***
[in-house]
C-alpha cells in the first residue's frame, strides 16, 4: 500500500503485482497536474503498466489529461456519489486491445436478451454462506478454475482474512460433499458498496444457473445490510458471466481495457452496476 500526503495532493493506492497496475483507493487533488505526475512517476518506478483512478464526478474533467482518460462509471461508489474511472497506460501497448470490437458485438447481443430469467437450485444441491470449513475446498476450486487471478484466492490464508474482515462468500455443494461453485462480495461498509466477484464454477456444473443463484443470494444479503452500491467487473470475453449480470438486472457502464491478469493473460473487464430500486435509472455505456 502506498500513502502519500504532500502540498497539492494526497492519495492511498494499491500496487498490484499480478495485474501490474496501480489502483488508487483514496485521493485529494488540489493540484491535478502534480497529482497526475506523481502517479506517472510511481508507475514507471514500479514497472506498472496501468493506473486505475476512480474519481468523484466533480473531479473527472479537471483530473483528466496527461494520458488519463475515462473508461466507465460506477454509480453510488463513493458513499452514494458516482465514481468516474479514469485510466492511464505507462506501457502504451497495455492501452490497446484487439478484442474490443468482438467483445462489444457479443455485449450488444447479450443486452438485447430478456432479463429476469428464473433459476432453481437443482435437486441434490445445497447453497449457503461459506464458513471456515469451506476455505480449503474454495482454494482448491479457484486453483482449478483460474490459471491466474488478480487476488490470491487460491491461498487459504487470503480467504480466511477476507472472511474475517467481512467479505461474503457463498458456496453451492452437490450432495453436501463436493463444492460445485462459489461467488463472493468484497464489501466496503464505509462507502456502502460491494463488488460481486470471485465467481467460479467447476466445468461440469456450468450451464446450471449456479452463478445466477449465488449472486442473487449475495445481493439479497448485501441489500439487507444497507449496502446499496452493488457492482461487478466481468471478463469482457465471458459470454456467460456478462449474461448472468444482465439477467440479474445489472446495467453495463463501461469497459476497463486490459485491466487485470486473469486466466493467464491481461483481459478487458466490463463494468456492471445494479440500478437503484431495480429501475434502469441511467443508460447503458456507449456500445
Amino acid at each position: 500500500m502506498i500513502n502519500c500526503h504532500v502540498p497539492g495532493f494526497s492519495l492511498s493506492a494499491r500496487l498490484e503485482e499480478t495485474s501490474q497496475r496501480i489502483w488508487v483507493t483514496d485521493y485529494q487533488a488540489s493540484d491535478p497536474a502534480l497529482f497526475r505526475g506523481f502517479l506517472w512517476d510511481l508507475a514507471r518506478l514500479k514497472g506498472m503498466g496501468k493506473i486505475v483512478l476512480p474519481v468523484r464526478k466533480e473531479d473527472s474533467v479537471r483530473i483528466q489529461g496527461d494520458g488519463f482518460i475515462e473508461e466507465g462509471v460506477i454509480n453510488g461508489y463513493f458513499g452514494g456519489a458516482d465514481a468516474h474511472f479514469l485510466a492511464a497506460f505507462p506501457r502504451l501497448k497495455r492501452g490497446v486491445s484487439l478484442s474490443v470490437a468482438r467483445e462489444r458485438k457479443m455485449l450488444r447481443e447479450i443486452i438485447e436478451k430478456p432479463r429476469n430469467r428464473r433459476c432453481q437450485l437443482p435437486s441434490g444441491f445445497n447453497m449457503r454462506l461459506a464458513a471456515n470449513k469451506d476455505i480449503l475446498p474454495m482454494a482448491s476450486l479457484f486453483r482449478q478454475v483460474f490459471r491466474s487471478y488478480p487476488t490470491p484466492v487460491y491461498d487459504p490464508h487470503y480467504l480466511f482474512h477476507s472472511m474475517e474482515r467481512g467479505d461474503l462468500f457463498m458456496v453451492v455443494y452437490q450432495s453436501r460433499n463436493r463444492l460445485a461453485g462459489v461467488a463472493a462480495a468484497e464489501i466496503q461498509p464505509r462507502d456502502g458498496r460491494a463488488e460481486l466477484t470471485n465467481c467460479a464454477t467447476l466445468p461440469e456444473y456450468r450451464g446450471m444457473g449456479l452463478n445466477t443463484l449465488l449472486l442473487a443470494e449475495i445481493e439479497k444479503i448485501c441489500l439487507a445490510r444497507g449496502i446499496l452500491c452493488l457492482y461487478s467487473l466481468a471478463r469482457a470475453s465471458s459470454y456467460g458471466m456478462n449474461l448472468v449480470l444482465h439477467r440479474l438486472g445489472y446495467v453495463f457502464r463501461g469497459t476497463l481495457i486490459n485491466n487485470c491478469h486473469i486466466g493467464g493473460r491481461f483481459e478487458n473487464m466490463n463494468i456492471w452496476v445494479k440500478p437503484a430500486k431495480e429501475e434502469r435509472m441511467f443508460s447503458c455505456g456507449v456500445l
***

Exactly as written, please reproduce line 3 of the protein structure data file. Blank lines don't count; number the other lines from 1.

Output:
Amino acid at each position: 500500500m502506498i500513502n502519500c500526503h504532500v502540498p497539492g495532493f494526497s492519495l492511498s493506492a494499491r500496487l498490484e503485482e499480478t495485474s501490474q497496475r496501480i489502483w488508487v483507493t483514496d485521493y485529494q487533488a488540489s493540484d491535478p497536474a502534480l497529482f497526475r505526475g506523481f502517479l506517472w512517476d510511481l508507475a514507471r518506478l514500479k514497472g506498472m503498466g496501468k493506473i486505475v483512478l476512480p474519481v468523484r464526478k466533480e473531479d473527472s474533467v479537471r483530473i483528466q489529461g496527461d494520458g488519463f482518460i475515462e473508461e466507465g462509471v460506477i454509480n453510488g461508489y463513493f458513499g452514494g456519489a458516482d465514481a468516474h474511472f479514469l485510466a492511464a497506460f505507462p506501457r502504451l501497448k497495455r492501452g490497446v486491445s484487439l478484442s474490443v470490437a468482438r467483445e462489444r458485438k457479443m455485449l450488444r447481443e447479450i443486452i438485447e436478451k430478456p432479463r429476469n430469467r428464473r433459476c432453481q437450485l437443482p435437486s441434490g444441491f445445497n447453497m449457503r454462506l461459506a464458513a471456515n470449513k469451506d476455505i480449503l475446498p474454495m482454494a482448491s476450486l479457484f486453483r482449478q478454475v483460474f490459471r491466474s487471478y488478480p487476488t490470491p484466492v487460491y491461498d487459504p490464508h487470503y480467504l480466511f482474512h477476507s472472511m474475517e474482515r467481512g467479505d461474503l462468500f457463498m458456496v453451492v455443494y452437490q450432495s453436501r460433499n463436493r463444492l460445485a461453485g462459489v461467488a463472493a462480495a468484497e464489501i466496503q461498509p464505509r462507502d456502502g458498496r460491494a463488488e460481486l466477484t470471485n465467481c467460479a464454477t467447476l466445468p461440469e456444473y456450468r450451464g446450471m444457473g449456479l452463478n445466477t443463484l449465488l449472486l442473487a443470494e449475495i445481493e439479497k444479503i448485501c441489500l439487507a445490510r444497507g449496502i446499496l452500491c452493488l457492482y461487478s467487473l466481468a471478463r469482457a470475453s465471458s459470454y456467460g458471466m456478462n449474461l448472468v449480470l444482465h439477467r440479474l438486472g445489472y446495467v453495463f457502464r463501461g469497459t476497463l481495457i486490459n485491466n487485470c491478469h486473469i486466466g493467464g493473460r491481461f483481459e478487458n473487464m466490463n463494468i456492471w452496476v445494479k440500478p437503484a430500486k431495480e429501475e434502469r435509472m441511467f443508460s447503458c455505456g456507449v456500445l